(I hope they come up w/another name)I met with Senate Majority Leader 'Governor' Gronstal and two other ranking House reps today and let them know I really want to be on this committee. "The Iowa Board of Pharmacy is recommending the Legislature convene a task force or study committee for the purpose of making recommendations back to the Legislature regarding the administration of a medical marijuana program. The board recommends the task force or committee be comprised of various disciplines including but not limited to the following: a representative of a seriously ill patient; a representative of law enforcement; a representative of the Iowa attorney general; a representative of an HIV organization or a physician caring for an AIDS patient; a substance abuse treatment representative; a person living with a serious illness; a hospice or palliative care representative; a representative of the Iowa Board of Nursing; a representative of the Iowa Board of Medicine; and a representative of the Iowa Board of Pharmacy. Rescheduling of marijuana is the first step of a process that could ultimately result in legalization for medical purposes. The Board of Pharmacy’s recommendation to the Iowa Legislature does not impact current Iowa law.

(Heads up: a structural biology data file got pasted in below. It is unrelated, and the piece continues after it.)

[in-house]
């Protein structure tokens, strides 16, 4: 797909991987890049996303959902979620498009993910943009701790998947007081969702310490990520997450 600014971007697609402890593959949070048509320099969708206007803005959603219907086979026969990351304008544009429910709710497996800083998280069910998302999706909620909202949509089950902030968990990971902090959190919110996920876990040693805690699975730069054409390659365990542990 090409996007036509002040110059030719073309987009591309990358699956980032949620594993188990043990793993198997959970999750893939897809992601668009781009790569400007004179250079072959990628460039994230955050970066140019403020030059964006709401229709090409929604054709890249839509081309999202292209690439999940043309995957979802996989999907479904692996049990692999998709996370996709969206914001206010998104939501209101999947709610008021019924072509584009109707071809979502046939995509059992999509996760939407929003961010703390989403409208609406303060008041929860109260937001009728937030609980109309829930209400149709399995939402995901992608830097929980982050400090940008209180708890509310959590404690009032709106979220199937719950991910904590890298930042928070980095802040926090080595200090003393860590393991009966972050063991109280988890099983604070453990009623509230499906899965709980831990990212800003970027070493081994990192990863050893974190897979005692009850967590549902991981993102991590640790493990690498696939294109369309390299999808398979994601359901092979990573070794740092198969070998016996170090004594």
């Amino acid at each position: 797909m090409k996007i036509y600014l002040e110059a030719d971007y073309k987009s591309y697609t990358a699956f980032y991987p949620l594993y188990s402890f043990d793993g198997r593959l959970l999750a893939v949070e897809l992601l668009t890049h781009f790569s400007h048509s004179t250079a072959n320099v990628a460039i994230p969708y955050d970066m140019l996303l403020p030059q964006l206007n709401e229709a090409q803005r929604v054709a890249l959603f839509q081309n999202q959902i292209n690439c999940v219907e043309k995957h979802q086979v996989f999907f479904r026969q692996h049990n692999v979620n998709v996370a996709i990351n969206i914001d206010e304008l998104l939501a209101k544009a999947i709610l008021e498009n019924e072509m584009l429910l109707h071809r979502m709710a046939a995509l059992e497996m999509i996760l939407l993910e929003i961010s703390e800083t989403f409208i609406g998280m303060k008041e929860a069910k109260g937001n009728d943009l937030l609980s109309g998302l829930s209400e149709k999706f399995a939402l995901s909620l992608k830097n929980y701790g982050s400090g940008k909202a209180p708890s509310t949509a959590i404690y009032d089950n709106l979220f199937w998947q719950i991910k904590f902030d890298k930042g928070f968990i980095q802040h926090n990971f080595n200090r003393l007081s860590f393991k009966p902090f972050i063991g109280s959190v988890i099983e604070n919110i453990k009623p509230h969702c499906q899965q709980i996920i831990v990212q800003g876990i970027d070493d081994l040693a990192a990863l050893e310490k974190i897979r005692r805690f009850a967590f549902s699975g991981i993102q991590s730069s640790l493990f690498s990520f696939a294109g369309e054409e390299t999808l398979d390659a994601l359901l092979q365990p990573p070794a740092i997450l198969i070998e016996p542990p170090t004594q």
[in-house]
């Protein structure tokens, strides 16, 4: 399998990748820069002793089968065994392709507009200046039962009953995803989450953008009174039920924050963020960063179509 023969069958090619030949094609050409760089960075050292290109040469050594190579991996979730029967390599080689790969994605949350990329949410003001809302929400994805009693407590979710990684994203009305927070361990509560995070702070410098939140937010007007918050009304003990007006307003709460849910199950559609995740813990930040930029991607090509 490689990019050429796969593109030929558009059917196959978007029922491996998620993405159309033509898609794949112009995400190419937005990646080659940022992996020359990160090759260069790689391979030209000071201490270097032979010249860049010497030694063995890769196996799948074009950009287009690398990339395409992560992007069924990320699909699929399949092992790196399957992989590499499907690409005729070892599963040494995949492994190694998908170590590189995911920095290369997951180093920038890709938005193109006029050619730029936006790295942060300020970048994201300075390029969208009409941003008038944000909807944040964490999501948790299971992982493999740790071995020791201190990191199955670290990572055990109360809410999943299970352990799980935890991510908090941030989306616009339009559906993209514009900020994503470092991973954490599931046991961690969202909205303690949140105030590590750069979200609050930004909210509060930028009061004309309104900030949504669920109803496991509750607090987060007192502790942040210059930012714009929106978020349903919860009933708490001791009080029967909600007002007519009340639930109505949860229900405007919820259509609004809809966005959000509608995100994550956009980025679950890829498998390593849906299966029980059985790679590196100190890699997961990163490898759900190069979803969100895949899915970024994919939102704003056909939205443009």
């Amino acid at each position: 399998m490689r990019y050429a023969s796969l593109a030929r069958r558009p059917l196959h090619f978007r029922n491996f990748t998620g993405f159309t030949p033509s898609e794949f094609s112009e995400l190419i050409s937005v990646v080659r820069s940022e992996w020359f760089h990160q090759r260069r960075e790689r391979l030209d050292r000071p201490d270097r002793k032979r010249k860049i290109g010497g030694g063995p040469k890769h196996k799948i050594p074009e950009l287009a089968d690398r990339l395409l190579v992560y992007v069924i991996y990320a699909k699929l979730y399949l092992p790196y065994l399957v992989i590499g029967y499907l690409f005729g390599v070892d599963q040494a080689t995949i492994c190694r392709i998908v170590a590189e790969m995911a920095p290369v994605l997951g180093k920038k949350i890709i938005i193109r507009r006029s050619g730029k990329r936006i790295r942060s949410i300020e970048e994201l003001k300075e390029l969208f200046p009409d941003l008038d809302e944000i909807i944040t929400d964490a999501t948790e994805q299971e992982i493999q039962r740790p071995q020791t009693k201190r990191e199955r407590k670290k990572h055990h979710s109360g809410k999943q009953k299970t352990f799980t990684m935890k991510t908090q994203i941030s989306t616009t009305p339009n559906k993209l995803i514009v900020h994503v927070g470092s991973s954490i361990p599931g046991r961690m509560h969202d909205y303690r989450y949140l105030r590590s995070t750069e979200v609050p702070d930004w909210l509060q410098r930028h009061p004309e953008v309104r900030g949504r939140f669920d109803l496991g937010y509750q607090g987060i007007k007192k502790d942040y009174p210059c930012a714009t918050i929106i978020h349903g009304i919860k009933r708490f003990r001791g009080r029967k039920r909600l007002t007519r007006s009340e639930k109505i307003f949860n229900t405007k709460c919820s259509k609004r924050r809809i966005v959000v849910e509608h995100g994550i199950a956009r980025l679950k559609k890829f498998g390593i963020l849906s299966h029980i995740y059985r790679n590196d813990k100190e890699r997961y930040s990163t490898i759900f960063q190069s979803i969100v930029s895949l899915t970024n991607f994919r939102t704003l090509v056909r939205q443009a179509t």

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Comment #11 posted by runruff on February 18, 2010 at 18:59:38 PT

The reason I smiled to myself when I read this...
Is...The amount of cannabis being consumed has already been estimated. I believe cannabis is still the biggest cash crop on the west coast?Ergo [I have always wanted to say "ergo" in a sentence] somebody is making profit on cannabis as we speak, even without the permission of the Board of Blah Blah, and the Committee of Nays!Who among them is really dumb enough to think what they say matters or that they are in any way effective?Are they so thick or is this a charade of some kind to protect black market profits? No, they are that thick!
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Comment #10 posted by FoM on February 18, 2010 at 16:27:59 PT